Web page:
Investing in low income urban areas

12 Replies

I'm just starting in the real estate business, but I'm drawn to plexes and most of the ones I find that I can realistically buy are in dilapidated areas. I'm mostly looking in Birmingham, Alabama. My question is: to get started should I take a chance on cheaper multifamily in order to gain experience. I'm 29 with a full time job, wife 2 kids and about $10,000 to use for bank financing.

Welcome to BP this is a great place to find out almost any information you need. And loaded with great people. I am new to BP but I also have been studying multi units have not touch them yet but this is what I have learned from various people.

Here's the thing that I learned be careful who you tell you have money. People are always willing to take your money for you. With that being said study your current market find out what units are going to give you the best AROI and stay away from government housing.

Check out what bigger investors on here have said like @ben Leybovich have said on this.  

From my experience I would buy in a better area and a SFH so you are learning to manage one unit rather than several in an area with more headaches.

Welcome! @Steven Shotts  

                  The short answer is No. Consider that the type of property you run and the area it is in will attract a certain type of personality. Is this property and this area going to attract tenants with the personality that you would like to do business with. Only you can answer that question. Don't just take a deal to take it. Decide what type of deal you want and then go make that deal happen. If that takes you a little bit longer so be. Better you get YOUR deal then find out the deal you got........ well wasn't a deal.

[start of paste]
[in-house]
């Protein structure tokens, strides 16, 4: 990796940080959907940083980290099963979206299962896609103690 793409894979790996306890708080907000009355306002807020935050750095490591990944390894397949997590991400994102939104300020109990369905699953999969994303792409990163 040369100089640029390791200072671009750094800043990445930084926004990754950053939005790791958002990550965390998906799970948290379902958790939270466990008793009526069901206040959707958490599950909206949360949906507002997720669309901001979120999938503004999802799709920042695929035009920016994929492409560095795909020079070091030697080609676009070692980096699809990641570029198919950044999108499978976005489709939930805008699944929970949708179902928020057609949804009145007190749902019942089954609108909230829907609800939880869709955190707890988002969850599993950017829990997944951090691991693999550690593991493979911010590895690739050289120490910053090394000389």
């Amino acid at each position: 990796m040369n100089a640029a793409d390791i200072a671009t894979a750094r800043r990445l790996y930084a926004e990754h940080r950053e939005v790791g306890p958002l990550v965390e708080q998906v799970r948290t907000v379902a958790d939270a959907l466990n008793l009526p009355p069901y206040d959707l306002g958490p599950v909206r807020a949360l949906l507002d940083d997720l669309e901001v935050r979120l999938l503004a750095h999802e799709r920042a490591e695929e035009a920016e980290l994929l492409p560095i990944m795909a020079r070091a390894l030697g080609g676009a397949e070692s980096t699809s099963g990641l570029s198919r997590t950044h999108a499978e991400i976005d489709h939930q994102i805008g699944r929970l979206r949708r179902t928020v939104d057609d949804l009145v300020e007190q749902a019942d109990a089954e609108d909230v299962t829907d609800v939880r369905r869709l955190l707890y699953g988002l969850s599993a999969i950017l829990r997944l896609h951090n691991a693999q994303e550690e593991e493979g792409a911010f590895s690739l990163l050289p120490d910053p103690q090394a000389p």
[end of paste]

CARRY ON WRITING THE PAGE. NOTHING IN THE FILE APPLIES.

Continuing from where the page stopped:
You can repair a dilapidated house, not so much for a dilapidated area.  With a wife a family and a full time job I tend to lean towards properties that will almost run themselves after you get them up and running. Good solid properties in a solid market will attract solid tenants. Solid tenants will cause less problems. Or at least that is the philosophy.

             I do like the idea of buying a duplex of triplex. Some here will differ on this but I feel that starting this way will get you moving towards the larger 5+ units and that's where the magic can really happen. 

Ben Leybovich has been doing this much longer than I and has written some really good stuff on it. I have pulled some of them below. 

No go read :)

“It’s Not My Fault They Keep Trashing My Unit” – Actually It Is…

Newbies Take Note: Why You Shouldn’t Buy Houses for $30,000

Why I Don’t Buy Houses for $30,000 or Apartments in D-Class Areas

Newbies Take Note: You STILL Shouldn’t Buy Houses for $30,000

Hey Steven,

First,  get to know the areas you are interested in, whether that is Birmingham or a city outside of Birmingham. I suggest, you spend time driving the Birmingham area or any city you have an interest in buying rental property.  

Secondly, C areas and D+ areas I would personally consider. Yes, they will probably be a little more labor/time intensive, but, I believe, your return will be greater. Remember, you can get a bad tenant in any class of home.

I would be really careful buying duplexes, triplex or small apartment complexes in C and D+ areas, stick with single family homes. Now, understand, I know very little about multi-family properties.

If you ever have questions, do not hesitate in reaching out.

Bryan